C-47 6832 Accident Summary (The coelacanth Dakota)
DOUGLAS C-47 DAKOTA 6832
(Reprinted by kind permission of Clinton Barnard – Aviation & Safety Magazine)
NOTE: This is the same aircraft that was involved in the coelacanth flight in December 1952
Occurrence Date: 26 January 1966
Aircraft Involved: one Douglas C-47A Dakota Mk III NAV (serial 6832)
Aircrew & Aircraft Home Unit: Station Flight, AFS Ysterplaat
Accident Root Cause: human error (groundcrew error)
Aircraft Damage Classification: undamaged
Total Human Involvement: 3
Total On-Board Human Involvement: 2
Total Human Attrition: 1 injured, 2 OK
Identities of Involved: pilot, Lt John Gerald Thompson (01504935R) OK;
co-pilot, 2/Lt Erasmus Johannes Pienaar (05570494R) OK;
other, A/Sgt Edward Alfred Smith (05203179E) injured
Major (Maj) AP Rich was Officer Commanding (OC) Flying at Air Force Station (AFS) Ysterplaat, which fell under the South African Air Force’s (SAAF) Maritime Group. On January 26, 1966, he was also OC night flying for Station Flight during their continuation training and, as such, also authorised all the flying that night. All participating aircrews had signed documents to the effect that they had carried out self briefing. The Maj authorised Lieutenant (Lt) JG Thompson and 2nd Lieutenant (2/Lt) EJ Pienaar, both from Station Flight, to complete two back-to-back periods of circuits and landings commencing at 21H30 in Douglas C-47A Dakota Mk III NAV serial 6832 under visual flight rules conditions. During the first 45-minute period, 2/Lt Pienaar would be the aircraft commander and Lt Thompson the co-pilot, and, after a full-stop landing, they would switch seats and roles for the second 45-minute period. It would appear as though no flight engineer had been assigned for this flight.
While initial take-offs and final landings would occur at Ysterplaat, the actual circuits and landings and crew change-overs were to take place at nearby DF Malan International Airport (later Cape Town International Airport).
Air Sergeant (A/Sgt) EA Smith was a member of 17 Squadron based at AFS Ysterplaat. Over and above his usual duties with this unit, he had also been briefed from time to time regarding the servicing of Station Flight’s Dakota transports and performed duty as part of the Duty Crew for Station Flight.
As such, on the night of January 26, he was tasked by the NCO in charge of the Duty Crew, A/Sgt AN Sergeant, to collect a torch and proceed to DF Malan Airport in order to perform undercarriage and tyre checks on the Dakotas performing training there that night. A/Sgt Sergeant was fully satisfied with A/Sgt Smith’s competency in performing this task, which would require the A/Sgt to marshal the Dakota to a dead stop into wind on the South African Airways (SAA) tarmac, switch off the marshalling torches and approach the aircraft midway between the port engine and port wingtip. He would then have to proceed under the port wing to the port undercarriage and inspect it by torchlight for any apparent damage and wear and tear. He also had to examine the wheel bay for any leaks, before proceeding straight across to the starboard undercarriage and repeating the whole procedure.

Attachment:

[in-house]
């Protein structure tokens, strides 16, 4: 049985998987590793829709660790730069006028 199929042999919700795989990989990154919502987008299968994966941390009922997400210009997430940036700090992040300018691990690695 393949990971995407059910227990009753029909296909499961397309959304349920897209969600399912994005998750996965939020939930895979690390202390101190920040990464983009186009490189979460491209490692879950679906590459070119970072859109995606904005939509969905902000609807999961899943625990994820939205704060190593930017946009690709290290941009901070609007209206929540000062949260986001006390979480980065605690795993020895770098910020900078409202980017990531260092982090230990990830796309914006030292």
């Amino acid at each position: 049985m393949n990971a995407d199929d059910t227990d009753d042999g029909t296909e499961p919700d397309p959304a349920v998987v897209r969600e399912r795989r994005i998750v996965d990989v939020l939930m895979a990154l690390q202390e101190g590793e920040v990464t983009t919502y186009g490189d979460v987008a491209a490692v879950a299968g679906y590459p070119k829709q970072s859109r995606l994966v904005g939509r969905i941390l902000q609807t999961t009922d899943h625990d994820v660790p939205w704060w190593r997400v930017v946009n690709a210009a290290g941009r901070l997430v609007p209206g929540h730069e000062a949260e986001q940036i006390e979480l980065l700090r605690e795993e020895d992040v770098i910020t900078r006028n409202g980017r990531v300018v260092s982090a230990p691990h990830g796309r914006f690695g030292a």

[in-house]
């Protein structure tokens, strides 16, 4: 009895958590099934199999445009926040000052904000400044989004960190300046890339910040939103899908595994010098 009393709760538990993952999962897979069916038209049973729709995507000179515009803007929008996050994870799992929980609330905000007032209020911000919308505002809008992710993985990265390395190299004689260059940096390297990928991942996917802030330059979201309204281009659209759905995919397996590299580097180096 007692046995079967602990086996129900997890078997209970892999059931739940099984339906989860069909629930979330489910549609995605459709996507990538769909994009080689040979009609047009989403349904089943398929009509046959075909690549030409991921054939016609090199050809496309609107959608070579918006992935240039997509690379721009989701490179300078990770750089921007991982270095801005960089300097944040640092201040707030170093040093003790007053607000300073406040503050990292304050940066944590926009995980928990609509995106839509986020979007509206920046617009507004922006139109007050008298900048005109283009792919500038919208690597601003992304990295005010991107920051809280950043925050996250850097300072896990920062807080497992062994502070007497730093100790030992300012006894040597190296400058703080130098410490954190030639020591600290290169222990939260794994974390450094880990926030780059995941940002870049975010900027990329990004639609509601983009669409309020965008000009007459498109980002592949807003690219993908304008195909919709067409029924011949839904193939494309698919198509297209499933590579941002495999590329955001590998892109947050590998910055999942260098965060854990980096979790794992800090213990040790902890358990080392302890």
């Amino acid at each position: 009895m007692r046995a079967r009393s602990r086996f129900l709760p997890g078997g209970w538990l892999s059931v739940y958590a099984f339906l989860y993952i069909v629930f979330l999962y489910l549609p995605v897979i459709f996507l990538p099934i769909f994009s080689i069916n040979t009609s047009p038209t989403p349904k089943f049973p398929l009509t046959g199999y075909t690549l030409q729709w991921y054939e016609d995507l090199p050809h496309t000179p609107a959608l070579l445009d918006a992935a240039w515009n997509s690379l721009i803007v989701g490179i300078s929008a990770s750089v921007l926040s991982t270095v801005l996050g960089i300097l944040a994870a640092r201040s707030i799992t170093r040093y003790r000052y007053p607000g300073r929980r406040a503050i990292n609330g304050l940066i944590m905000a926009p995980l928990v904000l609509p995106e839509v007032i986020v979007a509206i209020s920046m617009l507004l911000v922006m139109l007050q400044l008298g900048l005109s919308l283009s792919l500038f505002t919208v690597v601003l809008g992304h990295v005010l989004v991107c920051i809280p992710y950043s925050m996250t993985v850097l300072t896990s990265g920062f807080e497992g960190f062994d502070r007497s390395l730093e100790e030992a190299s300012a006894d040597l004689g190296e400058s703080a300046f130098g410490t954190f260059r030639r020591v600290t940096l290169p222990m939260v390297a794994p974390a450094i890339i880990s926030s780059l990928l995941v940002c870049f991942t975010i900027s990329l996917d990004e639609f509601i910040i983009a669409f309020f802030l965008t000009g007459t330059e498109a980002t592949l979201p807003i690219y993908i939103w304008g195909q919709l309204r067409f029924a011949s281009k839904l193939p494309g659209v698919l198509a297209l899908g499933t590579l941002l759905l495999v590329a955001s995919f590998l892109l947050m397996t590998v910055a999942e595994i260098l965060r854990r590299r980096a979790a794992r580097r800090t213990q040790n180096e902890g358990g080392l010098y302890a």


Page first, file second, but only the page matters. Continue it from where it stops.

During this time, the pilots would be engaged in swapping their seats in anticipation of their second flying period. He then had to backtrack, take up the marshalling torches and marshal the aircraft forwards for half the radius of the tyres in order to repeat the inspection as before, but this time on the section of tyre that had previously been in contact with the ground during his initial examination.
Lt Thompson was born in 1943 and had 859.35 total flying hours achieved on all types thus far in his SAAF service career, 796.35 hours having been accumulated on C-47s alone, of which 622.45 hours were as aircraft commander on the Dak. Instrument flying experience consisted of 7.45 hours on the Link Trainer, 51.40 hours simulated and 72.45 actual hours. He held a green instrument rating and his most recent assessment of flying proficiency achieved an average rating at Ysterplaat on March 31, 1965.
2/Lt Pienaar was born in 1944 and had 477 total flight hours, 379 having been on type with 180.15 hours as flight commander on the Dakota. He presently held a white instrument rating with a total of 20 instrument Link hours, 40 hours simulated and 17 hours actual instrument flying. His most recent flight proficiency assessment was an average achieved at Ysterplaat on May 10, 1965.
Neither pilot had any previous record of accidents due to pilot error.
Dakota 6832 lifted off as scheduled from Ysterplaat and, at the conclusion of the first period at 22H13, 2/Lt Pienaar taxied the aircraft onto the dispersal at DF Malan Airport. The aircraft marshaller was a civilian employed as an airport assistant, Mr PC Esterhuysen, who turned the transport into wind and brought it to a complete stop heading north to south. 2/Lt Pienaar activated the parking brake and completely closed both engine throttles to ground idle. The pilots undid their safety harnesses, unplugged their earphones and microphones and swapped seats in anticipation of the next flight period.